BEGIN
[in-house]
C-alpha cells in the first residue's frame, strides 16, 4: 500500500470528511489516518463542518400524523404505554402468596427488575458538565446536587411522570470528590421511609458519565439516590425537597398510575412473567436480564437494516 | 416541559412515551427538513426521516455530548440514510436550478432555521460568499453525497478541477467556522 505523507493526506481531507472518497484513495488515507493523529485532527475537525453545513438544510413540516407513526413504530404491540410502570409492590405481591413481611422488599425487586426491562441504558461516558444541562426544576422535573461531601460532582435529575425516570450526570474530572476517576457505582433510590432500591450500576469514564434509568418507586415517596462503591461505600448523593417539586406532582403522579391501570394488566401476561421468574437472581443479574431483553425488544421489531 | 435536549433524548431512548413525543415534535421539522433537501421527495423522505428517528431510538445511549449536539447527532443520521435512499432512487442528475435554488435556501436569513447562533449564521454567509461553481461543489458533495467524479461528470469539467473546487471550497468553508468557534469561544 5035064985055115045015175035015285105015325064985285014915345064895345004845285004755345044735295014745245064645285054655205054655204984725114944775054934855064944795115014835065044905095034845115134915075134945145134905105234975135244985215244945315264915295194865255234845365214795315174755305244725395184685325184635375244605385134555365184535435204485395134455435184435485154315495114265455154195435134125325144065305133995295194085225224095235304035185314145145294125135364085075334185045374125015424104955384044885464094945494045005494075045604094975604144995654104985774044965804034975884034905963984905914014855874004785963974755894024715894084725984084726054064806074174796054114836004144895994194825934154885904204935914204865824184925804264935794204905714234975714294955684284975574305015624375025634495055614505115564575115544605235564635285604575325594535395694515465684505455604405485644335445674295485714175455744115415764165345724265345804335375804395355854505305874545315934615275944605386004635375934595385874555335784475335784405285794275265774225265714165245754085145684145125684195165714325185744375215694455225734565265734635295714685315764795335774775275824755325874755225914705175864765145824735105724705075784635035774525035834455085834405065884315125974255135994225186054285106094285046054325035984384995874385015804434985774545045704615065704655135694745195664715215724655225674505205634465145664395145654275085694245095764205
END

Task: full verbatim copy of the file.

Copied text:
[in-house]
C-alpha cells in the first residue's frame, strides 16, 4: 500500500470528511489516518463542518400524523404505554402468596427488575458538565446536587411522570470528590421511609458519565439516590425537597398510575412473567436480564437494516 | 416541559412515551427538513426521516455530548440514510436550478432555521460568499453525497478541477467556522 505523507493526506481531507472518497484513495488515507493523529485532527475537525453545513438544510413540516407513526413504530404491540410502570409492590405481591413481611422488599425487586426491562441504558461516558444541562426544576422535573461531601460532582435529575425516570450526570474530572476517576457505582433510590432500591450500576469514564434509568418507586415517596462503591461505600448523593417539586406532582403522579391501570394488566401476561421468574437472581443479574431483553425488544421489531 | 435536549433524548431512548413525543415534535421539522433537501421527495423522505428517528431510538445511549449536539447527532443520521435512499432512487442528475435554488435556501436569513447562533449564521454567509461553481461543489458533495467524479461528470469539467473546487471550497468553508468557534469561544 5035064985055115045015175035015285105015325064985285014915345064895345004845285004755345044735295014745245064645285054655205054655204984725114944775054934855064944795115014835065044905095034845115134915075134945145134905105234975135244985215244945315264915295194865255234845365214795315174755305244725395184685325184635375244605385134555365184535435204485395134455435184435485154315495114265455154195435134125325144065305133995295194085225224095235304035185314145145294125135364085075334185045374125015424104955384044885464094945494045005494075045604094975604144995654104985774044965804034975884034905963984905914014855874004785963974755894024715894084725984084726054064806074174796054114836004144895994194825934154885904204935914204865824184925804264935794204905714234975714294955684284975574305015624375025634495055614505115564575115544605235564635285604575325594535395694515465684505455604405485644335445674295485714175455744115415764165345724265345804335375804395355854505305874545315934615275944605386004635375934595385874555335784475335784405285794275265774225265714165245754085145684145125684195165714325185744375215694455225734565265734635295714685315764795335774775275824755325874755225914705175864765145824735105724705075784635035774525035834455085834405065884315125974255135994225186054285106094285046054325035984384995874385015804434985774545045704615065704655135694745195664715215724655225674505205634465145664395145654275085694245095764205